If the diarrhea has continued to be watery and without any blood or accompanied fever, symptomatic treatment may be done to decrease the fluid losses. Loperamide may be administered to control symptoms.
Since the etiologic agent is likely infectious, antibiotics may be administered if the pathogen has been isolated via microscopy or culture. This can help reduce the bacterial load and may help decrease the uncontrolled passage of water and electrolytes outside the body if the diarrhea persists even after admission.
The generalized body weakness should be addressed by initially isolating the cause of the electrolyte imbalance. The specific electrolytes should be replenished. In this case, potassium is the most likely electrolyte that may have caused the current symptoms. The target level is between 3.5 to 5 mEq. Administration of potassium may be done orally and intravenously (20 mEq diluted in 1 L PNSS). Continuous assessment of and monitoring of potassium levels should be done to avoid overcorrection.
The most important measures to prevent this complication are prompt assessment and replacement of both fluids and electrolytes!
Non-pharmacologic Management and Health Education May Include the Following:
- Assessment of hygienic and food preparation practices at home or in the workplace
- Hand hygiene and toilet hygiene may also help decrease the likelihood of transmission of pathogens
- Evaluation of the food intake and preferences should be considered
- Stocking of oral rehydration solutions at home and in the workplace is prudent for first aid replacement
- El-Sharkawy, A. M., Sahota, O., Maughan, R. J., & Lobo, D. N. (2014). The pathophysiology of fluid and electrolyte balance in the older adult surgical patient. Clinical Nutrition, 33(1), 6–13. http://doi.org/10.1016/j.clnu.2013.11.010
- Gangaraj, S., Das, G., & Madhulata, S. (2013). Electrolytes and Blood Sugar Changes in Severely Acute malnourished Children and Its Association With Diarrhoea and Vomiting . International Journal of Pharmaceutical Science Invention, 2(51), 33–36.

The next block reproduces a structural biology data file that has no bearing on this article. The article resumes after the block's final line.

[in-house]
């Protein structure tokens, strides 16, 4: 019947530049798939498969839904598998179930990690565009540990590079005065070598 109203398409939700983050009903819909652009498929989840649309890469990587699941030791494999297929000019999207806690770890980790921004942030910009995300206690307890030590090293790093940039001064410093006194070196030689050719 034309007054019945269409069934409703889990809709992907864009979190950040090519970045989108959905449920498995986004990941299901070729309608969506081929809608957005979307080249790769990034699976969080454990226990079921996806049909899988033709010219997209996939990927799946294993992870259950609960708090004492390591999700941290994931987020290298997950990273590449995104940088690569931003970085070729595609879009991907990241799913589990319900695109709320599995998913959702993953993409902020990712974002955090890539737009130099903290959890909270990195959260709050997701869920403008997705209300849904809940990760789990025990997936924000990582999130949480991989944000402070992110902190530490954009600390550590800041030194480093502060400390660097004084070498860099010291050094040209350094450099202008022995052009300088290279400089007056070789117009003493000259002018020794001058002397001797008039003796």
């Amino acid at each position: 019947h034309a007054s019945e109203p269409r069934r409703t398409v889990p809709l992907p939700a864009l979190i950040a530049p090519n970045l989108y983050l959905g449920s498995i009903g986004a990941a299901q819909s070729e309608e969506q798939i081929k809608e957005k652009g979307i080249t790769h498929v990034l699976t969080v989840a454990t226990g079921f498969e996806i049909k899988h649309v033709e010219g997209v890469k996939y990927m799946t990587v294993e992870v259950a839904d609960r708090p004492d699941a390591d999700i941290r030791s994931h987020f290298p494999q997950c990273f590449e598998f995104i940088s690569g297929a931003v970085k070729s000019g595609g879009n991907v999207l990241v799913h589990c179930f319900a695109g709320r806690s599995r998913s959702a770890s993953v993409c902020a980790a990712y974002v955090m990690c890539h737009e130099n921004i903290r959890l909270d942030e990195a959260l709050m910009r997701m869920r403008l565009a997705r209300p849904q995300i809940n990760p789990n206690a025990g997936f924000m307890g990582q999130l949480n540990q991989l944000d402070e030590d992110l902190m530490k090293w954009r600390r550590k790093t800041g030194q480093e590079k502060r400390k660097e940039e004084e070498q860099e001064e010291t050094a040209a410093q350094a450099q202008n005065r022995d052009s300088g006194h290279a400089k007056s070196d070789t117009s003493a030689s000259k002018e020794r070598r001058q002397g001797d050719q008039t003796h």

- Gennari, F. J., & Weise, W. J. (2008). Acid-base disturbances in gastrointestinal disease. Clinical Journal of the American Society of Nephrology, 3(6), 1861–1868. http://doi.org/10.2215/CJN.02450508
- Lee, J. W. (2010). Fluid and electrolyte disturbances in critically ill patients. Electrolyte & Blood Pressure : E & BP, 8(2), 72–81. http://doi.org/10.5049/EBP.2010.8.2.72
- Manary, M., Iannotti, L., Trehan, I., & Weisz, A. (2012). Systematic review of the care of children with diarrhoea in the community-based management of severe acute malnutrition. World Health Organization, 1–17.
- Riddle, M. S., DuPont, H. L., & Connor, B. A. (2016). ACG Clinical Guideline: Diagnosis, Treatment, and Prevention of Acute Diarrheal Infections in Adults. The American Journal of Gastroenterology, (November 2015), 1–21. http://doi.org/10.1038/ajg.2016.126..
This content is accurate and true to the best of the author’s knowledge and does not substitute for diagnosis, prognosis, treatment, prescription, and/or dietary advice from a licensed health professional. Drugs, supplements, and natural remedies may have dangerous side effects. If pregnant or nursing, consult with a qualified provider on an individual basis. Seek immediate help if you are experiencing a medical emergency.
LM Gutierrez (author) on January 02, 2015:
Indeed! Adequate hydration and trying to keep anything down despite the loss of appetite really does help. Thanks for sharing your own personal home remedy.
peachy from Home Sweet Home on January 02, 2015:
when i had diarrhea, i had to eat porridge, more warm water and po chi pills to stop the pain. tea helps too